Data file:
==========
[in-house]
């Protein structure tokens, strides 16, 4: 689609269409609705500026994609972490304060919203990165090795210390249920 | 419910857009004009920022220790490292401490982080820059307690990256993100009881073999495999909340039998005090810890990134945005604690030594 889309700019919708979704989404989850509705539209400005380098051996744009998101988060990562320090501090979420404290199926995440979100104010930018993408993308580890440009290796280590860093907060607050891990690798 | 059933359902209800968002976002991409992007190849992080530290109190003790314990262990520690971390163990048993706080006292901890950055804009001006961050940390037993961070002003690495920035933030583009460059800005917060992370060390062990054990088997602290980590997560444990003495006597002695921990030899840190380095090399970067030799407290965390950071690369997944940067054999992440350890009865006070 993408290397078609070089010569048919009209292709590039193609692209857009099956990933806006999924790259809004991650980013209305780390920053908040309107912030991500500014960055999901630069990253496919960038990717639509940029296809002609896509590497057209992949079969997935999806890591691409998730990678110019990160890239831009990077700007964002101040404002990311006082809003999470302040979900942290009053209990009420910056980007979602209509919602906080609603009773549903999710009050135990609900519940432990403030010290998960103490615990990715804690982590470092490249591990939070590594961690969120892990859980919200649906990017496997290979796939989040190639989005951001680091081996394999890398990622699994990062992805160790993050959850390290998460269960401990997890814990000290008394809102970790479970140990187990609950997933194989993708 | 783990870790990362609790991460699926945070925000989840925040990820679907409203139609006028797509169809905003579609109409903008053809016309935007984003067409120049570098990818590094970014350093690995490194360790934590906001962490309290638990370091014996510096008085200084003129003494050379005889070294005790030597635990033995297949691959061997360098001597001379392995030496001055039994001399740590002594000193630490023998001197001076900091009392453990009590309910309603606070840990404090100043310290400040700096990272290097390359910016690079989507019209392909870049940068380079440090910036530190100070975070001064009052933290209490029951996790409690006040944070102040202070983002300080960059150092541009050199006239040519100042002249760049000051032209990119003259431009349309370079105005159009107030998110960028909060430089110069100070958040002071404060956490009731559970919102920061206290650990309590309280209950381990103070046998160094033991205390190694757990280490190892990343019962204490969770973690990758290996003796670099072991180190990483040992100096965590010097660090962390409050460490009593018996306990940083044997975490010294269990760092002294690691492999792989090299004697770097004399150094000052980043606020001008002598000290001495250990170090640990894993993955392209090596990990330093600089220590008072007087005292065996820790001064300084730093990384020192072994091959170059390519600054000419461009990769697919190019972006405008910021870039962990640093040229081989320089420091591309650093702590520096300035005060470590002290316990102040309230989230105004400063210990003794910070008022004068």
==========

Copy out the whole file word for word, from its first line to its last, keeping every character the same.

[in-house]
């Protein structure tokens, strides 16, 4: 689609269409609705500026994609972490304060919203990165090795210390249920 | 419910857009004009920022220790490292401490982080820059307690990256993100009881073999495999909340039998005090810890990134945005604690030594 889309700019919708979704989404989850509705539209400005380098051996744009998101988060990562320090501090979420404290199926995440979100104010930018993408993308580890440009290796280590860093907060607050891990690798 | 059933359902209800968002976002991409992007190849992080530290109190003790314990262990520690971390163990048993706080006292901890950055804009001006961050940390037993961070002003690495920035933030583009460059800005917060992370060390062990054990088997602290980590997560444990003495006597002695921990030899840190380095090399970067030799407290965390950071690369997944940067054999992440350890009865006070 993408290397078609070089010569048919009209292709590039193609692209857009099956990933806006999924790259809004991650980013209305780390920053908040309107912030991500500014960055999901630069990253496919960038990717639509940029296809002609896509590497057209992949079969997935999806890591691409998730990678110019990160890239831009990077700007964002101040404002990311006082809003999470302040979900942290009053209990009420910056980007979602209509919602906080609603009773549903999710009050135990609900519940432990403030010290998960103490615990990715804690982590470092490249591990939070590594961690969120892990859980919200649906990017496997290979796939989040190639989005951001680091081996394999890398990622699994990062992805160790993050959850390290998460269960401990997890814990000290008394809102970790479970140990187990609950997933194989993708 | 783990870790990362609790991460699926945070925000989840925040990820679907409203139609006028797509169809905003579609109409903008053809016309935007984003067409120049570098990818590094970014350093690995490194360790934590906001962490309290638990370091014996510096008085200084003129003494050379005889070294005790030597635990033995297949691959061997360098001597001379392995030496001055039994001399740590002594000193630490023998001197001076900091009392453990009590309910309603606070840990404090100043310290400040700096990272290097390359910016690079989507019209392909870049940068380079440090910036530190100070975070001064009052933290209490029951996790409690006040944070102040202070983002300080960059150092541009050199006239040519100042002249760049000051032209990119003259431009349309370079105005159009107030998110960028909060430089110069100070958040002071404060956490009731559970919102920061206290650990309590309280209950381990103070046998160094033991205390190694757990280490190892990343019962204490969770973690990758290996003796670099072991180190990483040992100096965590010097660090962390409050460490009593018996306990940083044997975490010294269990760092002294690691492999792989090299004697770097004399150094000052980043606020001008002598000290001495250990170090640990894993993955392209090596990990330093600089220590008072007087005292065996820790001064300084730093990384020192072994091959170059390519600054000419461009990769697919190019972006405008910021870039962990640093040229081989320089420091591309650093702590520096300035005060470590002290316990102040309230989230105004400063210990003794910070008022004068």